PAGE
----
foobar on computers, software and the rest of the world

The Miracle of cheap and subsidised Windows

, posted: 23-Jan-2008 07:22

It has been apparent for quite some time now that Microsoft is fearing to lose developing markets before they even have become viable. Free software competition, usually based around Linux, is the biggest thread. Linux is used for the OLPC laptop, for example. And because of its lower cost and unprecedented access to the underlying technology and therefore teaching and learning opportunities, Linux has been suggested or is being discussed in many of those markets as a cost effective alternative to Microsoft's platform.

Consequently, Microsoft had to step in. It can't afford to loose a future potential market of hunfreds of millions of people: So now Microsoft is not only offering $3 versions of XP plus software to 'qualifying markets', they also just announced another generous offering: US$235.5 million in schools worldwide over the next five years ... part of a plan to triple the number of students and teachers trained in its software programs to up to 270 million by 2013. There is a very good article in the NY Times and also a discussion on Slashdot about it.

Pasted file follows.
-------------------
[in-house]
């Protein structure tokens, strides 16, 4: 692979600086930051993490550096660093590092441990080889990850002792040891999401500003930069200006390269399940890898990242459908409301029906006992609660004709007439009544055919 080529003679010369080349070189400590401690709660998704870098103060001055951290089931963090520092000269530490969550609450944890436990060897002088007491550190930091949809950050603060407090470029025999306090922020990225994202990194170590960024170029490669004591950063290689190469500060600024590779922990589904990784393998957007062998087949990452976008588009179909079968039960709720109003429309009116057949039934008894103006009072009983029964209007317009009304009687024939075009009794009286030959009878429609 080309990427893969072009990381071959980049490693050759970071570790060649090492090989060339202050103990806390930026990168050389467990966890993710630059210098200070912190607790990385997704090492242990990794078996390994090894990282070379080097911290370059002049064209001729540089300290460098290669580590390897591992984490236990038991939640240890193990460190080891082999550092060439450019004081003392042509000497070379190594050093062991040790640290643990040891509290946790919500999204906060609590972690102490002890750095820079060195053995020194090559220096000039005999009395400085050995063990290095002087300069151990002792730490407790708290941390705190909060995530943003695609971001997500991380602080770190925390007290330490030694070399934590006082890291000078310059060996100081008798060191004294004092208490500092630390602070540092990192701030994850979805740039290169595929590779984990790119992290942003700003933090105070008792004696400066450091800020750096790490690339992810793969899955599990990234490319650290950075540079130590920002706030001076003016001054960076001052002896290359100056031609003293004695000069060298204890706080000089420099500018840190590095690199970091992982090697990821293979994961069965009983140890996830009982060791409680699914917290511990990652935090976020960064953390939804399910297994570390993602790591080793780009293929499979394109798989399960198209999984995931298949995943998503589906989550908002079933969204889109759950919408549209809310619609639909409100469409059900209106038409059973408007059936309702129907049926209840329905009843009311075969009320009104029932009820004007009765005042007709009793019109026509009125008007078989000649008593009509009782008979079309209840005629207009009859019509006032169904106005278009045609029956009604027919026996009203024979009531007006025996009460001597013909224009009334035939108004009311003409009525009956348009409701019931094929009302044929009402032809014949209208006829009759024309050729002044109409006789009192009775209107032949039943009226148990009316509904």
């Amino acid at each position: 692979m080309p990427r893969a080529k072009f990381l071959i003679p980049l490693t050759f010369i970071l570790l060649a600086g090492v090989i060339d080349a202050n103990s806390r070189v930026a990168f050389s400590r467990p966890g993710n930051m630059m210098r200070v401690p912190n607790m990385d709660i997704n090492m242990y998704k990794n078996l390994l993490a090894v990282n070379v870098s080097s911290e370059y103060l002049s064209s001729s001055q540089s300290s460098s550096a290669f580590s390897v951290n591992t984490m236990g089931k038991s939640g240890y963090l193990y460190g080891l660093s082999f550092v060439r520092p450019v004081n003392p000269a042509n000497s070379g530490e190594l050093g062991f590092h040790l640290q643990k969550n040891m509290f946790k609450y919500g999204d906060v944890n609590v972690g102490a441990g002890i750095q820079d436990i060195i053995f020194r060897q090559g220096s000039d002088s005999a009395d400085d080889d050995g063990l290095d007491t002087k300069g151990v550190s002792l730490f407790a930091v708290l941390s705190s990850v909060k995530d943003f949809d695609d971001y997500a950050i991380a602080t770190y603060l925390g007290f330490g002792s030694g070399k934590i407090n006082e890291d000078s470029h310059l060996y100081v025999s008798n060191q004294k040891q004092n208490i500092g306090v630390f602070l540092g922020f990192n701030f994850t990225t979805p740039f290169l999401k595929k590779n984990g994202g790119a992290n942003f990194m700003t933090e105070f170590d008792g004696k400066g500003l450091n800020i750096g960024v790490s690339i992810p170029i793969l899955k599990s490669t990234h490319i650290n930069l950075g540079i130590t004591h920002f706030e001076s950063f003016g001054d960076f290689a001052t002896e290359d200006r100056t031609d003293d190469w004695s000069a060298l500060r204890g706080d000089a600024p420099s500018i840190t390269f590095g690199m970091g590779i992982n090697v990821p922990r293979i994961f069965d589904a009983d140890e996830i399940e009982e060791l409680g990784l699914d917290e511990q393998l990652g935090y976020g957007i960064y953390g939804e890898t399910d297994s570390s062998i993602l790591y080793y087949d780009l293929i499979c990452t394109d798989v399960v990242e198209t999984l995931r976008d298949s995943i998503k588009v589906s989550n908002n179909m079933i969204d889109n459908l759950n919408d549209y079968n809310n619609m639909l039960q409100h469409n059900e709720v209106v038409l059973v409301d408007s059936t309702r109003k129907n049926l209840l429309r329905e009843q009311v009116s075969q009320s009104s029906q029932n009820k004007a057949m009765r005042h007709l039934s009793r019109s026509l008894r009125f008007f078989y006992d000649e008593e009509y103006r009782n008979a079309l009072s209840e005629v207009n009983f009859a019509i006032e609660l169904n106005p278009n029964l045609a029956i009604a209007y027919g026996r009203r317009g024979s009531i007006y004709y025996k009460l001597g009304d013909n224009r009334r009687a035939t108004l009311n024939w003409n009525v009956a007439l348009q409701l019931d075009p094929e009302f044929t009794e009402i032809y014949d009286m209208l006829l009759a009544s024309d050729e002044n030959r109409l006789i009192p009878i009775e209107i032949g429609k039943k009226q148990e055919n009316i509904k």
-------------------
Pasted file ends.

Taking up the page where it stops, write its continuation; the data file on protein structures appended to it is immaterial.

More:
Of course we can see already the catch here. This money has to be used on Microsoft software. If the schools won't run Windows, they won't see any money. So, essentially, this is not a generous gift, or aid to developing nations. It's merely a large-scale market development initiative for Microsoft.

Back to the quoted sentence: ... triple the number of students and teachers trained in its software programs... Really, that's what it is all about. Training students (future decision makers?) in the use of Microsoft products, thus ensuring that Microsoft products are going to be their choice once they are in the position to make one. And for business customers then, of course the price won't be just $3, but the full price.

The phrasing here also rightfully suggest the big problem with using proprietary software to teach students. All they can learn is how to use a software product. Without the freedom to look under the hood, all they learn is to be mouse-clicking users, without any deeper understanding of what it is they are doing. Product trained, not technology trained or even technology wise. But that's a point for a different posting.

Anyway, as we can see, what Microsoft is doing here is neither generous, nor kind, nor aimed as an aid to those developing nations. It's market development on a massive scale by establishing a preemptive mind-share lock-in in those markets, so that free software (or any alternative, really) will not stand a chance in the future.